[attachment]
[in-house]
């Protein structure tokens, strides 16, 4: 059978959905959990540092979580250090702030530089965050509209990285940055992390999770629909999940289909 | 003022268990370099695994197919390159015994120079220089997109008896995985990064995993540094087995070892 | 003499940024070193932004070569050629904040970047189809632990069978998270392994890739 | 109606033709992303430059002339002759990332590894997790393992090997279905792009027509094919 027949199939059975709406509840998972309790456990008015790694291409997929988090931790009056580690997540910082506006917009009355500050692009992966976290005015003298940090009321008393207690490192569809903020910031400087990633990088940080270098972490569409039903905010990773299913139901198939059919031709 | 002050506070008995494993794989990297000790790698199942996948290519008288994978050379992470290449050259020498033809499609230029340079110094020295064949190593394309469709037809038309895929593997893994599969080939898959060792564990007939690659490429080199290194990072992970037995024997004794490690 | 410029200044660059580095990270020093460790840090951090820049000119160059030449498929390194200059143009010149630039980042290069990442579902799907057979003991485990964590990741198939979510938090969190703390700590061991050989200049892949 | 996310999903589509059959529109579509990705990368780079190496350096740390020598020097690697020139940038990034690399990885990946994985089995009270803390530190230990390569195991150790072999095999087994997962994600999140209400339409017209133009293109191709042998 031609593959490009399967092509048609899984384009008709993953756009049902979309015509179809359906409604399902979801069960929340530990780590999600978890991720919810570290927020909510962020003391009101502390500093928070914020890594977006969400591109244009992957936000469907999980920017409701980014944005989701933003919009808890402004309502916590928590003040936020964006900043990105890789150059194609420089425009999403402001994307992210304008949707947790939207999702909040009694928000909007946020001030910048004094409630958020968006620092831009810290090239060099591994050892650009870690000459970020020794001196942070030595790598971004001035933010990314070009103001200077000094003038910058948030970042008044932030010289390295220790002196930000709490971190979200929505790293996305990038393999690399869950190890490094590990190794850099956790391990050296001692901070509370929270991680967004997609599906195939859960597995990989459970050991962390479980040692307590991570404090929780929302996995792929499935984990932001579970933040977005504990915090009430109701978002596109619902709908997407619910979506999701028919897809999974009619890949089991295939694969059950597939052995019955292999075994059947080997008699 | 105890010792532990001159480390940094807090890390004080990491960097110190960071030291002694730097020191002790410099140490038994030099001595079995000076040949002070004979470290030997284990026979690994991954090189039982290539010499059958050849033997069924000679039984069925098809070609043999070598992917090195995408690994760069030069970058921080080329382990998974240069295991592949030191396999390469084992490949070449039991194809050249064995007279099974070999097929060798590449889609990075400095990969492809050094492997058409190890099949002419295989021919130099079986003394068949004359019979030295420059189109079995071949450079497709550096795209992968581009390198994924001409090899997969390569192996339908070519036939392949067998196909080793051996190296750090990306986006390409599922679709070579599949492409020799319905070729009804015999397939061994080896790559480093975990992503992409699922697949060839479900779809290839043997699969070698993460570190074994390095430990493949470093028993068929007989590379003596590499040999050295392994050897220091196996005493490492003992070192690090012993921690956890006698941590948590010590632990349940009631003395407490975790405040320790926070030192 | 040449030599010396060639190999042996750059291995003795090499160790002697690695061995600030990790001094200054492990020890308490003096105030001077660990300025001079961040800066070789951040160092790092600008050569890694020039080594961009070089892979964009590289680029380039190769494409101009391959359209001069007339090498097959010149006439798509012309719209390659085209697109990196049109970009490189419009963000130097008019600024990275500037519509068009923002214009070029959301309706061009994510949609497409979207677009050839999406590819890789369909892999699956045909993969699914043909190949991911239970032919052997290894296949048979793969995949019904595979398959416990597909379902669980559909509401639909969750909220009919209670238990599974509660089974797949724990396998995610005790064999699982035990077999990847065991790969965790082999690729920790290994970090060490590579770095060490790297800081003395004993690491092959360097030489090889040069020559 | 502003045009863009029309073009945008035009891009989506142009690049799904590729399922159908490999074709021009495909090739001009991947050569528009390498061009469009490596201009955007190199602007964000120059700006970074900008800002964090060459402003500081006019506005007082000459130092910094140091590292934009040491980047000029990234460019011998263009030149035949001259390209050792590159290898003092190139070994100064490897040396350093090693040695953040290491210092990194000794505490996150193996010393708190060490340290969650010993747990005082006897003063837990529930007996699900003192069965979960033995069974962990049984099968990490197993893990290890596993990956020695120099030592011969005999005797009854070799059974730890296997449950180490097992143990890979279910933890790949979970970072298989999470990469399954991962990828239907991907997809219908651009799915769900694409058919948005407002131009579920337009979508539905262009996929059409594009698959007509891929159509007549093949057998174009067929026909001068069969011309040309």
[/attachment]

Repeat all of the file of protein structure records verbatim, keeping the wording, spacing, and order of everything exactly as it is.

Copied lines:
[in-house]
């Protein structure tokens, strides 16, 4: 059978959905959990540092979580250090702030530089965050509209990285940055992390999770629909999940289909 | 003022268990370099695994197919390159015994120079220089997109008896995985990064995993540094087995070892 | 003499940024070193932004070569050629904040970047189809632990069978998270392994890739 | 109606033709992303430059002339002759990332590894997790393992090997279905792009027509094919 027949199939059975709406509840998972309790456990008015790694291409997929988090931790009056580690997540910082506006917009009355500050692009992966976290005015003298940090009321008393207690490192569809903020910031400087990633990088940080270098972490569409039903905010990773299913139901198939059919031709 | 002050506070008995494993794989990297000790790698199942996948290519008288994978050379992470290449050259020498033809499609230029340079110094020295064949190593394309469709037809038309895929593997893994599969080939898959060792564990007939690659490429080199290194990072992970037995024997004794490690 | 410029200044660059580095990270020093460790840090951090820049000119160059030449498929390194200059143009010149630039980042290069990442579902799907057979003991485990964590990741198939979510938090969190703390700590061991050989200049892949 | 996310999903589509059959529109579509990705990368780079190496350096740390020598020097690697020139940038990034690399990885990946994985089995009270803390530190230990390569195991150790072999095999087994997962994600999140209400339409017209133009293109191709042998 031609593959490009399967092509048609899984384009008709993953756009049902979309015509179809359906409604399902979801069960929340530990780590999600978890991720919810570290927020909510962020003391009101502390500093928070914020890594977006969400591109244009992957936000469907999980920017409701980014944005989701933003919009808890402004309502916590928590003040936020964006900043990105890789150059194609420089425009999403402001994307992210304008949707947790939207999702909040009694928000909007946020001030910048004094409630958020968006620092831009810290090239060099591994050892650009870690000459970020020794001196942070030595790598971004001035933010990314070009103001200077000094003038910058948030970042008044932030010289390295220790002196930000709490971190979200929505790293996305990038393999690399869950190890490094590990190794850099956790391990050296001692901070509370929270991680967004997609599906195939859960597995990989459970050991962390479980040692307590991570404090929780929302996995792929499935984990932001579970933040977005504990915090009430109701978002596109619902709908997407619910979506999701028919897809999974009619890949089991295939694969059950597939052995019955292999075994059947080997008699 | 105890010792532990001159480390940094807090890390004080990491960097110190960071030291002694730097020191002790410099140490038994030099001595079995000076040949002070004979470290030997284990026979690994991954090189039982290539010499059958050849033997069924000679039984069925098809070609043999070598992917090195995408690994760069030069970058921080080329382990998974240069295991592949030191396999390469084992490949070449039991194809050249064995007279099974070999097929060798590449889609990075400095990969492809050094492997058409190890099949002419295989021919130099079986003394068949004359019979030295420059189109079995071949450079497709550096795209992968581009390198994924001409090899997969390569192996339908070519036939392949067998196909080793051996190296750090990306986006390409599922679709070579599949492409020799319905070729009804015999397939061994080896790559480093975990992503992409699922697949060839479900779809290839043997699969070698993460570190074994390095430990493949470093028993068929007989590379003596590499040999050295392994050897220091196996005493490492003992070192690090012993921690956890006698941590948590010590632990349940009631003395407490975790405040320790926070030192 | 040449030599010396060639190999042996750059291995003795090499160790002697690695061995600030990790001094200054492990020890308490003096105030001077660990300025001079961040800066070789951040160092790092600008050569890694020039080594961009070089892979964009590289680029380039190769494409101009391959359209001069007339090498097959010149006439798509012309719209390659085209697109990196049109970009490189419009963000130097008019600024990275500037519509068009923002214009070029959301309706061009994510949609497409979207677009050839999406590819890789369909892999699956045909993969699914043909190949991911239970032919052997290894296949048979793969995949019904595979398959416990597909379902669980559909509401639909969750909220009919209670238990599974509660089974797949724990396998995610005790064999699982035990077999990847065991790969965790082999690729920790290994970090060490590579770095060490790297800081003395004993690491092959360097030489090889040069020559 | 502003045009863009029309073009945008035009891009989506142009690049799904590729399922159908490999074709021009495909090739001009991947050569528009390498061009469009490596201009955007190199602007964000120059700006970074900008800002964090060459402003500081006019506005007082000459130092910094140091590292934009040491980047000029990234460019011998263009030149035949001259390209050792590159290898003092190139070994100064490897040396350093090693040695953040290491210092990194000794505490996150193996010393708190060490340290969650010993747990005082006897003063837990529930007996699900003192069965979960033995069974962990049984099968990490197993893990290890596993990956020695120099030592011969005999005797009854070799059974730890296997449950180490097992143990890979279910933890790949979970970072298989999470990469399954991962990828239907991907997809219908651009799915769900694409058919948005407002131009579920337009979508539905262009996929059409594009698959007509891929159509007549093949057998174009067929026909001068069969011309040309």